These example sentences are selected automatically from various online news sources to reflect current usage of the word 'churn.' Views expressed in the examples do not represent the opinion of Merriam-Webster or its editors. Send us feedback.

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First Known Use of churn

Noun

before the 12th century , in the meaning defined at sense 1

Verb

15th century, in the meaning defined at transitive sense 1

History and Etymology for churn

Noun

Middle English chirne, cherne, going back to Old English cirm (erroneously for cirin or cirn), cyrin, going back to Germanic *kernō, kernōn (whence also Middle Dutch keerne, kerne "butter churn," Middle Low German kerne, karne, kirne, Old Norse kirna —in kirnuaskr "churn pail"), of uncertain origin

Verb

Middle English chyrnen, derivative of chirne, cherne churn entry 1

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Time Traveler for churn

Time Traveler

The first known use of churn was before the 12th century

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Statistics for churn

Last Updated

6 Dec 2019

Cite this Entry

“Churn.” The Merriam-Webster.com Dictionary, Merriam-Webster Inc., https://www.merriam-webster.com/dictionary/churning. Accessed 9 December 2019.

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More Definitions for churn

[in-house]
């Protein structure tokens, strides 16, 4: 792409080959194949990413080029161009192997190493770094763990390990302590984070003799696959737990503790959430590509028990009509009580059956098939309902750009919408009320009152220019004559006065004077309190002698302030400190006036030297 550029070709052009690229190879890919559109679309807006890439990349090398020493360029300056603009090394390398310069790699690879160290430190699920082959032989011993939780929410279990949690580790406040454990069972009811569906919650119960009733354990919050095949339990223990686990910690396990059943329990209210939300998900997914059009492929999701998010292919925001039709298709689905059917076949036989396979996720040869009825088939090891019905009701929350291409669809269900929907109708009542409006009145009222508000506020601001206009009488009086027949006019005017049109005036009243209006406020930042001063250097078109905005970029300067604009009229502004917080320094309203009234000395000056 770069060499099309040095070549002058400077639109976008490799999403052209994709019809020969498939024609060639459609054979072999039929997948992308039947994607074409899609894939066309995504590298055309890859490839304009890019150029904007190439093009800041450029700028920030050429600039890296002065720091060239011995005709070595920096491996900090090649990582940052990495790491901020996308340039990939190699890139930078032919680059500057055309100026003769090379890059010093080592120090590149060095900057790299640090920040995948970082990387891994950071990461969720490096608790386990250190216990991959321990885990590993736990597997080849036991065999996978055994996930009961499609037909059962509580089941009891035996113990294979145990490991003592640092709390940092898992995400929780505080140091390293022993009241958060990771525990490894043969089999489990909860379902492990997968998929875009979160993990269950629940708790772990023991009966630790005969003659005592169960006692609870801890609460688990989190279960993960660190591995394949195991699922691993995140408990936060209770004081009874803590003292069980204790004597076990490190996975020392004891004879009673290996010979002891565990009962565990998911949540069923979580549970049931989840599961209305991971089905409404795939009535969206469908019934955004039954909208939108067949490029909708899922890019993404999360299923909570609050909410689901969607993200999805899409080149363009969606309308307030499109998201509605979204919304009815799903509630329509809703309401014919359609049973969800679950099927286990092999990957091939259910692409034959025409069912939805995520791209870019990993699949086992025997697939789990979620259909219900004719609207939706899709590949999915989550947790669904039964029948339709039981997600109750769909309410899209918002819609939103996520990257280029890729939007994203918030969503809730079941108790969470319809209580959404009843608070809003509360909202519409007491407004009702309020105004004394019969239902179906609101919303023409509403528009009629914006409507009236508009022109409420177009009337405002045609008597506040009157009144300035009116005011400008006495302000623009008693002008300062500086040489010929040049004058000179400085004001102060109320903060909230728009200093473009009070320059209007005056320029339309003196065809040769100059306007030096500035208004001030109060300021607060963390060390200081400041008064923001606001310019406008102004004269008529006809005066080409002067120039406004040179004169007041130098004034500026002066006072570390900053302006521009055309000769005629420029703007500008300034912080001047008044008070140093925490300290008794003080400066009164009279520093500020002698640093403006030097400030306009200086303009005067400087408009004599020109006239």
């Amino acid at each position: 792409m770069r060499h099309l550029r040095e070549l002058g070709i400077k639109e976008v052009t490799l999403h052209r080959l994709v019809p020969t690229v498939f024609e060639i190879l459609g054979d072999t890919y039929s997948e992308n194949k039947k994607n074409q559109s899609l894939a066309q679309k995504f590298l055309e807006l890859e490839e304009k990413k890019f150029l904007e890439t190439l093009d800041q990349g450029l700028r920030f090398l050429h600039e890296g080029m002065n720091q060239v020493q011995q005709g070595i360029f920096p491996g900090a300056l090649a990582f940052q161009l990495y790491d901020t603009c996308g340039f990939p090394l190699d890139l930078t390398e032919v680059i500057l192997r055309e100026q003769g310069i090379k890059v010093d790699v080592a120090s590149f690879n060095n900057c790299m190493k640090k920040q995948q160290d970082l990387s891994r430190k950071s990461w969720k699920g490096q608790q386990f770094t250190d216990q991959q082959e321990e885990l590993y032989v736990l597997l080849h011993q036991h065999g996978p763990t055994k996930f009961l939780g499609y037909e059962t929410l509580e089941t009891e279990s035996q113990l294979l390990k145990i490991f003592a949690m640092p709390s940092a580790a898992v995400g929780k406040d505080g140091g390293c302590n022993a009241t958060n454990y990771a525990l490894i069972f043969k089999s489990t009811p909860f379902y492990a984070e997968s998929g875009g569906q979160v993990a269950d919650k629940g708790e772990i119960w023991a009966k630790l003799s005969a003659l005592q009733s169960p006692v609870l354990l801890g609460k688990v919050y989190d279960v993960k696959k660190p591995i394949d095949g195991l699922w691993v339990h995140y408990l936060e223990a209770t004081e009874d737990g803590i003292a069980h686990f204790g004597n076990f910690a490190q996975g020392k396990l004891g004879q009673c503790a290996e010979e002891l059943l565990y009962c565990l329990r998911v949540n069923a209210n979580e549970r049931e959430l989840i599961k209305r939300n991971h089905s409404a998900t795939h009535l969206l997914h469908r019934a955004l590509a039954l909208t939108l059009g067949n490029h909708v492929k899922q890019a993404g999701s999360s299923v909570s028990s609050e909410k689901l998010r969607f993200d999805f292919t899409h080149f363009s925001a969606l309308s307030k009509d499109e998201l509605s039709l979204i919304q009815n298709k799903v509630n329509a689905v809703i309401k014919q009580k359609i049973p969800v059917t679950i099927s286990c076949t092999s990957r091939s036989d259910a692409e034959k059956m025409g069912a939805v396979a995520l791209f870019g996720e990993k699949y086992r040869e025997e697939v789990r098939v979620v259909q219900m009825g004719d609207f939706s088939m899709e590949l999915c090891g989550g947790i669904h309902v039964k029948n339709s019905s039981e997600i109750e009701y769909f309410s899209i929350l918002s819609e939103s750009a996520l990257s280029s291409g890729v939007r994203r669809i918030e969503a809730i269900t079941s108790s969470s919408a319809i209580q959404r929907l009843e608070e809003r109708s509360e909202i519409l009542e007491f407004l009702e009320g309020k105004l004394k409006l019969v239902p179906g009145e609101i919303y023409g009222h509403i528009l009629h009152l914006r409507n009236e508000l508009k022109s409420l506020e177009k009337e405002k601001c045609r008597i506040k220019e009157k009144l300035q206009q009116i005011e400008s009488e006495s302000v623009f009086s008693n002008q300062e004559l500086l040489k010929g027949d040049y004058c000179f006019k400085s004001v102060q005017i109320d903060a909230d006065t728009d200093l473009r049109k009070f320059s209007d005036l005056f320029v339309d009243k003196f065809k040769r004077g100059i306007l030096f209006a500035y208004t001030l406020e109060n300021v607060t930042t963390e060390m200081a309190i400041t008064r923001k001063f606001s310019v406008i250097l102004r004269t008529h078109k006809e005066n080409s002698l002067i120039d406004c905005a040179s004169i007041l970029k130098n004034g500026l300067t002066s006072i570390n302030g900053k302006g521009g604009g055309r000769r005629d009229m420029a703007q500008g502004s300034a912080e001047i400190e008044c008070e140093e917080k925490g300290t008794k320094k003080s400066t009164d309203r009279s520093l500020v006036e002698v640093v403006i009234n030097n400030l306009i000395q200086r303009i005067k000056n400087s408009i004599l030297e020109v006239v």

churn

noun
How to pronounce churn (audio)

English Language Learners Definition of churn

 (Entry 1 of 2)

: a container in which cream is stirred or shaken to make butter

churn

verb

English Language Learners Definition of churn (Entry 2 of 2)

: to stir or mix something (such as water or mud) with force
: to move in a circle
: to make (butter) by stirring or shaking cream in a churn

churn

noun
\ ˈchərn How to pronounce churn (audio) \

Kids Definition of churn

 (Entry 1 of 2)

: a container in which milk or cream is stirred or shaken in making butter

churn

verb
churned; churning

Kids Definition of churn (Entry 2 of 2)

1 : to stir or shake in a churn (as in making butter)
2 : to stir or shake forcefully The boat's motor churned up the mucky water.
3 : to feel the effects of an emotion (as fear) My stomach churned as I stood on the stage.
4 : to move by or as if by forceful stirring action Steamboats churned up and down the river.
\ ˈchərn \

Legal Definition of churn

: to make (the account of a client) excessively active by frequent purchases and sales primarily in order to generate commissions

Note: Churning is a violation of federal securities laws.

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More from Merriam-Webster on churn

Thesaurus: All synonyms and antonyms for churn

Rhyming Dictionary: Words that rhyme with churn

Spanish Central: Translation of churn

Nglish: Translation of churn for Spanish Speakers

Britannica English: Translation of churn for Arabic Speakers

Britannica.com: Encyclopedia article about churn